October 7, 2018, Sunday, Feast of Our Lady of the Rosary, originally the Feast of Our Lady of Victory, instituted by Pope Paul V after the Battle of Lepanto on October 7, 1571
“Remember him [your Creator] before the silver cord be loosed, or the golden bowl be broken, or the pitcher be broken at the fountain, or the wheel broken at the cistern. Then shall the dust return to the earth as it was; and the spirit shall return unto God who gave it… Here is the conclusion of the matter: Fear God, and keep His commandments, for this is the duty of all mankind; for God will bring every deed into judgment, including every hidden thing, whether it is good or evil.” —Ecclesiastes 12:6-7, 13. These verses seem to describe the various ways a man can die. Some believe the golden bowl is the head, the pitcher is the lungs and the wheel is the heart and circulatory system. This is the only place in the Bible where the term “silver cord” is used. The Hebrew word for “loosed” has the idea of being removed far away. Since it is difficult to see how the spinal cord could be removed, it appears best to understand this phrase as referring to the loosening that allows the departure of the spirit of a person — natural death.
Lights in the World
In these days, the actions of filial duty and piety have been performed, in regard to the passing of my mother — prayers at the vigil of her funeral, her funeral Mass, and her burial.
It remains to narrate only that, before she died, she asked her children to remember these words of St. Paul, from his Letter to the Philippians, Chapter 2, Verses 12-17:
So then, my beloved, even as you have always obeyed, not only in my presence, but now much more in my absence, work out your own salvation with fear and trembling.
For it is God who works in you both to will and to work, for his good pleasure.
Do all things without murmurings and disputes, that you may become blameless and harmless, children of God without defect in the middle of a crooked and perverse generation, among whom you are seen as lights in the world, holding up the word of life; that I may have something to boast in the day of Christ, that I didn’t run in vain or labor in vain.
Yes, and if I am poured out on the sacrifice and service of your faith, I rejoice, and rejoice with you all.
In the same way, you also rejoice, and rejoice with me.
She asked for these words to be read at her funeral Mass.
I took the essence of it to mean that she wished her children would do all things — including, in my case, the writing of these letters — without “murmurings and disputes,” always “holding up the word of life,” that is, the Gospel.
And, that if we did so, she would have “something to boast in the day of Christ,” that she would be able to say “I didn’t run in vain or labor in vain.”
Those were her final wishes.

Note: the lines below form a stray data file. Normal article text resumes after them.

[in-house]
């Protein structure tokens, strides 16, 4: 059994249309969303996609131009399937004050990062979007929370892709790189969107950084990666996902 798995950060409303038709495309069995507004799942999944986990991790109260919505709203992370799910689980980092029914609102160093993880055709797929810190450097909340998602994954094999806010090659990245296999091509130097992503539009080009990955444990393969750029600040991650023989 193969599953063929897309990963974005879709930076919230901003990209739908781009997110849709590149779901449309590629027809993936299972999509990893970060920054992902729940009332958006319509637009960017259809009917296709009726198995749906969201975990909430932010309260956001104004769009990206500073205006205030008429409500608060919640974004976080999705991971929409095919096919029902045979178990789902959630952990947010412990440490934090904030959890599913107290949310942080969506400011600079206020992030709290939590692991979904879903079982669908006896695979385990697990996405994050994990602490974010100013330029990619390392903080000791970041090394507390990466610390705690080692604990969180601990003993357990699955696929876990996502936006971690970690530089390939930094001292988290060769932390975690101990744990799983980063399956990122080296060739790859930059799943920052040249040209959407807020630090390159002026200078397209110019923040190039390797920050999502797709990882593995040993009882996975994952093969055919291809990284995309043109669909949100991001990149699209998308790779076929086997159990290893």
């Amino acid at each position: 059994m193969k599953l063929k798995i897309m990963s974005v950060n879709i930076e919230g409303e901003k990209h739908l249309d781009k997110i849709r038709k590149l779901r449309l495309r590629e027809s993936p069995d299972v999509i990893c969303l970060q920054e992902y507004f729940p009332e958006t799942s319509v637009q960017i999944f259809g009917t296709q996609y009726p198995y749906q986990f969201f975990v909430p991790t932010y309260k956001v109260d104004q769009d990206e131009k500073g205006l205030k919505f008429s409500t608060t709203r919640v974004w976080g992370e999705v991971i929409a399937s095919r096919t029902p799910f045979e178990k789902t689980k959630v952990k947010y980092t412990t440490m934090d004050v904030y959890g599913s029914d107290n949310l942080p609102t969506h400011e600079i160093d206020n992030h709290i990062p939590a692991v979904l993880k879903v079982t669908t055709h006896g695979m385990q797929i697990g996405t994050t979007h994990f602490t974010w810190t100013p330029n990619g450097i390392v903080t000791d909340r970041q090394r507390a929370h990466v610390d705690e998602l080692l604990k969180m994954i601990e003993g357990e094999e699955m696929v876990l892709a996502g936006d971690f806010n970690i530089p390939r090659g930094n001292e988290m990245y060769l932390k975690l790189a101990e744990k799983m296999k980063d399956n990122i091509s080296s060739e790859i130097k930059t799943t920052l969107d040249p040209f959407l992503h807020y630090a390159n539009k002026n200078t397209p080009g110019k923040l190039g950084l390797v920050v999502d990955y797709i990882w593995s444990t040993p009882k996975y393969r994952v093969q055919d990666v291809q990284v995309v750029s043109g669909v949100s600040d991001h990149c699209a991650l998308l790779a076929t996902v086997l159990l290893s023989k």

Ouellet Answers Vigano
And just as I was writing these words, news came:
Cardinal Marc Ouellet, a Canadian, and for the past eight years the Prefect of the Congregation of Bishops in Rome, has published an open letter to Archbishop Carlo Maria Vigano.
Ouellet’s letter is a response to Vigano’s second public letter of September 29, Feast of St. Michael the Archangel.
Vigano had in that letter appealed to Ouellet by name, asking him to confirm publicly his affirmation that Pope Benedict XVI had in “about 2009 or 2010,” in some form (privately, not publicly), imposed restrictions on the activity and pastoral ministry of then-retired Cardinal Theodore McCarrick — sanctions which seemed no longer to be in force during the pontificate of Pope Francis.
And Ouellet in this new letter, answers Vigano’s appeal.
There are three main points:
(1) There were “sanctions” on McCarrick.
Ouellet seems to confirm a crucial point of Vigano’s Testimony, which has not up to now received any other public confirmation: that Benedict XVI did ask McCarrick to live a life of prayer and penance.
He writes: “The written instructions given to you by the Congregation for Bishops at the beginning of your mission in 2011 did not say anything about McCarrick, except for what I mentioned to you verbally about his situation as Bishop emeritus and certain conditions and restrictions that he had to follow on account of some rumors about his past conduct.” And again: “The former Cardinal, retired in May of 2006, had been requested not to travel or to make public appearances, in order to avoid new rumors about him.”
This confirmation comes from an authoritative source. It gives support to Vigano’s overall credibility.
(2) Viagno’s call for Francis to resign “without foundation.”
But, despite this confirmation, Ouellet judges Vigano’s call for Pope Francis to resign the papacy for not maintaining the same restrictions on McCarrick “unbelievable” and “without foundation.”
So Ouellet totally opposes and rejects Vigano’s call for Francis’ resignation.
Ouellet writes that he does not see sufficient evidence to show that Francis knowingly “rehabilitated” McCarrick despite (as Vigano claims) Francis being aware of the many allegations against McCarrick.
Ouellet says even though Vigano claims that he told Francis that there was a dossier “this thick” on McCarrick’s sexual molestations of “two generations” of seminarians,” there is no evidence that Francis — who was in 2013, shortly after his election, receiving all sorts of reports of all types on dozens and hundreds of prelates — fully grasped what Vigano claims he told Francis.
(3) Vigano is part of a “political plot” against Pope Francis.
Ouellet concludes by suggesting that Vigano is acting as either the witting or the unwitting agent of a “political plot” against Pope Francis.
Ouellet writes: “I can only conclude that the accusation is a political plot that lacks any real basis that could incriminate the Pope and that profoundly harms the communion of the Church. May God allow a prompt reparation of this flagrant injustice so that Pope Francis can continue to be recognized for who he is: a true shepherd, a resolute and compassionate father, a prophetic grace for the Church and for the world.”
So what are we to make of this letter?
Cardinal Ouellet: Confirmation but also condemnation
Ouellet tells us he wrote this letter “with pontifical permission.”